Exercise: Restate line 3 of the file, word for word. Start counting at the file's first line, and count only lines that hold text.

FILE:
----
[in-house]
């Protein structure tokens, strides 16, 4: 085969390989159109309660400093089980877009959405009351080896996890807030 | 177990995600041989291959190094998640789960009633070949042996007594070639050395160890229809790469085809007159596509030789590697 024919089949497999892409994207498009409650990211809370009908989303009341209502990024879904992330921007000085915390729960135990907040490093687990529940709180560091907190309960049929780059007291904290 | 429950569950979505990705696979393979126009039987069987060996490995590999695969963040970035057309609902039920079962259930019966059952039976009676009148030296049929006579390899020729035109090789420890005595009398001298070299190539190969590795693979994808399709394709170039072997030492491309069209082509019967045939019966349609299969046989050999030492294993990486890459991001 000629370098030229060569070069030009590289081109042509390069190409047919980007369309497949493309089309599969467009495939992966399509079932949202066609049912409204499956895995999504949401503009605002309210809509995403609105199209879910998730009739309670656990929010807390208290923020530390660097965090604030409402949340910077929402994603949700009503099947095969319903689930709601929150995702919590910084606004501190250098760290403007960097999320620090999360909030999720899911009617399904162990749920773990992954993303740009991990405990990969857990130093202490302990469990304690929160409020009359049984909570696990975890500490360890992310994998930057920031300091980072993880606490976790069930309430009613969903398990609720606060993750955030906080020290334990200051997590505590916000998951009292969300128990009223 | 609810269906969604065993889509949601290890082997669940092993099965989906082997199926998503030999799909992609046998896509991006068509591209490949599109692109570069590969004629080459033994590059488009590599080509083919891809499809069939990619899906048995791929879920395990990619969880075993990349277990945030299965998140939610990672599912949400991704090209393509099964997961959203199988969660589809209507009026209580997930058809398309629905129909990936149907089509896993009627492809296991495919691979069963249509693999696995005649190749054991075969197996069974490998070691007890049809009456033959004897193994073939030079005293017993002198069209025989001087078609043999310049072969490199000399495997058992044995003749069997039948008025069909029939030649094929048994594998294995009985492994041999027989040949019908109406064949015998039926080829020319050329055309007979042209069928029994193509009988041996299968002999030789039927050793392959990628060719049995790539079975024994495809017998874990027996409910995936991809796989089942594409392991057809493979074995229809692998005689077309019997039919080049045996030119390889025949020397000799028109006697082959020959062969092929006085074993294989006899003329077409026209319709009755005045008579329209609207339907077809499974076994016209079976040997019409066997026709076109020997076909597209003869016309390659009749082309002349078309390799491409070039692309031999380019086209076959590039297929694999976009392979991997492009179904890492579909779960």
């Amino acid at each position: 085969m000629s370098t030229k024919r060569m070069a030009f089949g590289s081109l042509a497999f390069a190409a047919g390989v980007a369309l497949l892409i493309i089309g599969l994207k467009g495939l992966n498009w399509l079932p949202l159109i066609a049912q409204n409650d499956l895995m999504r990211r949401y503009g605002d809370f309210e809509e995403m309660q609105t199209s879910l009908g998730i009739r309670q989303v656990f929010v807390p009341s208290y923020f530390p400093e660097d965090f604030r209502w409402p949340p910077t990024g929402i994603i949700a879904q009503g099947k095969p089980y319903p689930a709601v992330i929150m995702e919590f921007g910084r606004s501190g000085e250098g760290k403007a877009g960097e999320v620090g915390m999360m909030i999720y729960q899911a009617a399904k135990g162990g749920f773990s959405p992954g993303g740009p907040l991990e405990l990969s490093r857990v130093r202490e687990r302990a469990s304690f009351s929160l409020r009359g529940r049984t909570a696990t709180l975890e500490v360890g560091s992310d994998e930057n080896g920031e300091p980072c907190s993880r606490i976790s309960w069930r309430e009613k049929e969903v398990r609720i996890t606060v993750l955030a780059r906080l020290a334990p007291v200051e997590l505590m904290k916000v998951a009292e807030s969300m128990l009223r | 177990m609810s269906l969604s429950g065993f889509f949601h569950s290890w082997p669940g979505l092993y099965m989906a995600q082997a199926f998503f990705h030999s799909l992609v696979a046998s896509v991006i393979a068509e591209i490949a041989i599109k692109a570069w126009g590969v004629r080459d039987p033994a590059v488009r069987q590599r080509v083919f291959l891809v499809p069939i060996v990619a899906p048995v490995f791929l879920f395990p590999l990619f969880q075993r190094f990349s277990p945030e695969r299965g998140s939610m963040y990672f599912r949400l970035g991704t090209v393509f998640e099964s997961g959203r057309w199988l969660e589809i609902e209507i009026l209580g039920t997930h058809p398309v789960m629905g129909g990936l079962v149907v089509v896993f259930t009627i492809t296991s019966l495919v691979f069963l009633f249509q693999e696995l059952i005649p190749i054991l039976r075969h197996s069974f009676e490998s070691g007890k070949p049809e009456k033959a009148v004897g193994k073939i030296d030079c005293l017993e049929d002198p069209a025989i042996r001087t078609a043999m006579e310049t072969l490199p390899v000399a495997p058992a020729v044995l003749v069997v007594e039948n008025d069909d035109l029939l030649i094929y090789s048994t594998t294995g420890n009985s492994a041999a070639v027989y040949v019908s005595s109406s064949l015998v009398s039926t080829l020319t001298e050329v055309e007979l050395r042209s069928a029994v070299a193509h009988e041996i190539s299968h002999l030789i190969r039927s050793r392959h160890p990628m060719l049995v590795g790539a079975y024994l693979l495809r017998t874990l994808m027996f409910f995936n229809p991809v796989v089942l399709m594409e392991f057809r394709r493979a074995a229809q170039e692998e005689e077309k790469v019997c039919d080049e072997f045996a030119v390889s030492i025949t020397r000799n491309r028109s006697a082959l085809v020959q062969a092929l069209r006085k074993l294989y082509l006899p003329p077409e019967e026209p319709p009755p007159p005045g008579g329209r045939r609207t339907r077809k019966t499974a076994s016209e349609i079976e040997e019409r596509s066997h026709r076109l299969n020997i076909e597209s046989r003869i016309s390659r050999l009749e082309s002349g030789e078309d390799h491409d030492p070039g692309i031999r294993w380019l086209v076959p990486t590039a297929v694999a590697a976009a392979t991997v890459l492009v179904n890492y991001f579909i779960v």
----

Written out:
């Amino acid at each position: 085969m000629s370098t030229k024919r060569m070069a030009f089949g590289s081109l042509a497999f390069a190409a047919g390989v980007a369309l497949l892409i493309i089309g599969l994207k467009g495939l992966n498009w399509l079932p949202l159109i066609a049912q409204n409650d499956l895995m999504r990211r949401y503009g605002d809370f309210e809509e995403m309660q609105t199209s879910l009908g998730i009739r309670q989303v656990f929010v807390p009341s208290y923020f530390p400093e660097d965090f604030r209502w409402p949340p910077t990024g929402i994603i949700a879904q009503g099947k095969p089980y319903p689930a709601v992330i929150m995702e919590f921007g910084r606004s501190g000085e250098g760290k403007a877009g960097e999320v620090g915390m999360m909030i999720y729960q899911a009617a399904k135990g162990g749920f773990s959405p992954g993303g740009p907040l991990e405990l990969s490093r857990v130093r202490e687990r302990a469990s304690f009351s929160l409020r009359g529940r049984t909570a696990t709180l975890e500490v360890g560091s992310d994998e930057n080896g920031e300091p980072c907190s993880r606490i976790s309960w069930r309430e009613k049929e969903v398990r609720i996890t606060v993750l955030a780059r906080l020290a334990p007291v200051e997590l505590m904290k916000v998951a009292e807030s969300m128990l009223r | 177990m609810s269906l969604s429950g065993f889509f949601h569950s290890w082997p669940g979505l092993y099965m989906a995600q082997a199926f998503f990705h030999s799909l992609v696979a046998s896509v991006i393979a068509e591209i490949a041989i599109k692109a570069w126009g590969v004629r080459d039987p033994a590059v488009r069987q590599r080509v083919f291959l891809v499809p069939i060996v990619a899906p048995v490995f791929l879920f395990p590999l990619f969880q075993r190094f990349s277990p945030e695969r299965g998140s939610m963040y990672f599912r949400l970035g991704t090209v393509f998640e099964s997961g959203r057309w199988l969660e589809i609902e209507i009026l209580g039920t997930h058809p398309v789960m629905g129909g990936l079962v149907v089509v896993f259930t009627i492809t296991s019966l495919v691979f069963l009633f249509q693999e696995l059952i005649p190749i054991l039976r075969h197996s069974f009676e490998s070691g007890k070949p049809e009456k033959a009148v004897g193994k073939i030296d030079c005293l017993e049929d002198p069209a025989i042996r001087t078609a043999m006579e310049t072969l490199p390899v000399a495997p058992a020729v044995l003749v069997v007594e039948n008025d069909d035109l029939l030649i094929y090789s048994t594998t294995g420890n009985s492994a041999a070639v027989y040949v019908s005595s109406s064949l015998v009398s039926t080829l020319t001298e050329v055309e007979l050395r042209s069928a029994v070299a193509h009988e041996i190539s299968h002999l030789i190969r039927s050793r392959h160890p990628m060719l049995v590795g790539a079975y024994l693979l495809r017998t874990l994808m027996f409910f995936n229809p991809v796989v089942l399709m594409e392991f057809r394709r493979a074995a229809q170039e692998e005689e077309k790469v019997c039919d080049e072997f045996a030119v390889s030492i025949t020397r000799n491309r028109s006697a082959l085809v020959q062969a092929l069209r006085k074993l294989y082509l006899p003329p077409e019967e026209p319709p009755p007159p005045g008579g329209r045939r609207t339907r077809k019966t499974a076994s016209e349609i079976e040997e019409r596509s066997h026709r076109l299969n020997i076909e597209s046989r003869i016309s390659r050999l009749e082309s002349g030789e078309d390799h491409d030492p070039g692309i031999r294993w380019l086209v076959p990486t590039a297929v694999a590697a976009a392979t991997v890459l492009v179904n890492y991001f579909i779960v």